last of Adriana's visit. The next day she would return to Woodsome
with her father, and her trunks were already packed for the flitting.
However, a week or two later Miss Alida was to follow her, and in the
interval Adriana looked forward with some pleasure to a life of
reflection and rest. She meant to cast up accounts with herself, and
see whether she had been a loser, or a gainer, by the winter's
experience.

The next morning both the ladies were silent and weary, and not
inclined to movement. They preferred to dawdle over their coffee, to
wonder whether Rose was seasick, and to discuss the smaller details of
the ceremony, that had been too insignificant for the first prime
criticism. Then the newspaper accounts were to praise and to blame,
and the morning passed in a languid after-taste of the previous day.
In the afternoon the sun was bright and warm and New York in one of
her most charming moods. "Let us have a last drive in the Park," said
Miss Alida, "for we shall have to content ourselves with woodland ways
and dusty roads for the next few months. Put on your hat and your new
suit. We may meet Harry, and if so, we can bring him back with us."

Full of pleasant expectations, Adriana dressed herself in the
sunshine, and came downstairs in an unusually merry mood. Miss Alida
looked curiously at her. "How fond she is of Harry!" she thought, "and
he is not worthy of her." But worthy or unworthy, it was evident that
Adriana was watching for and expecting her lover. "It is so
unreasonable of me," she said to her cousin, "for I told Harry last
night that I should not leave the house to-day. He wanted me to drive
with him, and I said, 'No.' My last drive with him was so happy I
feared to spoil its memory. One never knows what might occur to do
so--a shower, a cold wind, a bit of temper, or a tight shoe, or
something, anything, for which neither of us would be responsible."

"To be sure!" answered Miss Alida, vaguely. She had a feeling that
Adriana had a feeling, and that there was an unacknowledged
presentiment between them. So they drove, and drove, and Adriana's
high spirits suddenly left her. Miss Alida also became quiet, and the
hour grew monotonous and chilly and gray, and as the best carriages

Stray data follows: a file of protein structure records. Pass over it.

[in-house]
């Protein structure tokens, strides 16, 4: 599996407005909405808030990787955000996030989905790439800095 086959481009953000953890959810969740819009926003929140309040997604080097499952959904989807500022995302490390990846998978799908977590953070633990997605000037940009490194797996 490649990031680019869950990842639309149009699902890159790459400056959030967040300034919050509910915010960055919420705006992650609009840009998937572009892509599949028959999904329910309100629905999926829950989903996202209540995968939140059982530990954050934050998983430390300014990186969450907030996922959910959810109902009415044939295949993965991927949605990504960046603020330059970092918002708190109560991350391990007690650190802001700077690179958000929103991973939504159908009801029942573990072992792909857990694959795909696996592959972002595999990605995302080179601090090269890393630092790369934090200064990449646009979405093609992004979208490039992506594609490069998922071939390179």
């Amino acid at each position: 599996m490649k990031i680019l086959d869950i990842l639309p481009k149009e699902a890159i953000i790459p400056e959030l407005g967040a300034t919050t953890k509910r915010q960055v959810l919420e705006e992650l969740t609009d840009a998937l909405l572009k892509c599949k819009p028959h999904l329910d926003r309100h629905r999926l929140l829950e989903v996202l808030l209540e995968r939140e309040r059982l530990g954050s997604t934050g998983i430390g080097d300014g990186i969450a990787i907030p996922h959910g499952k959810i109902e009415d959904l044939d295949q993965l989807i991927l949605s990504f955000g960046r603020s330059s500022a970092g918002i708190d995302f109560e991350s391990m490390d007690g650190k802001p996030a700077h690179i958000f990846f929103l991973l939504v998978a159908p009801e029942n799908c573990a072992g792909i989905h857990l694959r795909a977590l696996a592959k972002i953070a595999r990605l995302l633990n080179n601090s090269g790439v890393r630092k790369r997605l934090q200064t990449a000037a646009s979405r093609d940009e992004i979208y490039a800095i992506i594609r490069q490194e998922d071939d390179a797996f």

were leaving the drive she gave the order to return home.

They were nearing the Plaza when Miss Alida directed Adriana's
attention to an approaching carriage. It was in a glow of color, and
as it drew nearer the colors became robes and wraps of gorgeous
shades, and reclining among them was a certain well-known operatic
divinity. Harry was with her. His eyes were looking into her eyes, and
his whole being was absorbed in the intoxicating sensuous loveliness
of his companion. He never saw Adriana. She looked directly at her
recreant lover, and he never saw her. There was no need for words. The
event was too positive and too flagrant to admit of doubt or
palliation.

"To-morrow I shall go to Woodsome," said Adriana, as they stood a
moment in the hall; "to-night, dear cousin, make an excuse for me, if
you please."

But Miss Alida followed Adriana to her room and answered: "Make an
excuse for you! Nonsense! See Harry, and tell him what you saw. I hate
those sulky quarrels where people 'think it best to say nothing.'"

"How can I tell him?"

"The plainest way is the easiest way. Tell him you saw him driving in
the Park, and ask him very sweetly whom he was driving with. If he
tells a lie----"

"I will not tempt him to lie. What could he do else?"

"I would humble him to my very feet."

"Then I might as well say, 'Farewell forever,' for a man at my feet
could never be my lover and husband. Oh, cousin, I must say 'farewell'
in any case. I am so wretched! so wretched!"

"Poor girl! I have always told you not to put your trust in a broken
reed--alias man. You did so, and you have got a wound for your pains.
But, Yanna, my dear, what is now the good of crying for the moon; that
is, for a man who is not a broken reed? I advise you to see Harry."

"I cannot. See him for me. Please."

"What am I to say? You know how apt I am to speak the uppermost
thought."

"You will say nothing wrong. Do not tell father anything."

"There I think you are wrong. Cousin Peter has intuitive wisdom--woman's
wisdom, as well as man's craft."

"However, say nothing to-night. Make some excuse for me; for I must be
alone."

So Miss Alida left the sorrowful girl; but as she disrobed herself,
she muttered: "What a miracle of ill-luck! I thought something
unpleasant would come of Yanna's high spirits--the girl was what the
Scotch call _fey_. Harry Filmer is a born fool, and a cultivated
fool, and a reckless fool, and every other kind of a fool! Indeed, he
is not _a_ fool, he is _the_ fool of the universe. Everything in his
hand, and he could not hold it! I will give him a lecture to-night--if
he comes to-night, which I doubt. That siren has him in a net, he will
go to the opera to see her dance; he will forget Yanna, and then,
to-morrow, he will talk of a headache--or an important engagement--and
Yanna will despise him far more than if he told the whole truth.
To-morrow, of course, for I am sure he will not come to-night; and it
is Yanna's last night in the city, too. Men take the heart out of you
if you mind their goings-on."

Miss Alida was right. Harry did not call, and Peter sat and talked
with Miss Alida, worrying a little all the time about his daughter's
sickness. And he was glad when Yanna sent to ask him if he could be
ready for the early train; for Peter felt that the end of the visit
had come, and that no pleasure could be obtained by drawing out what
was already finished. So, while it was yet very early in the morning,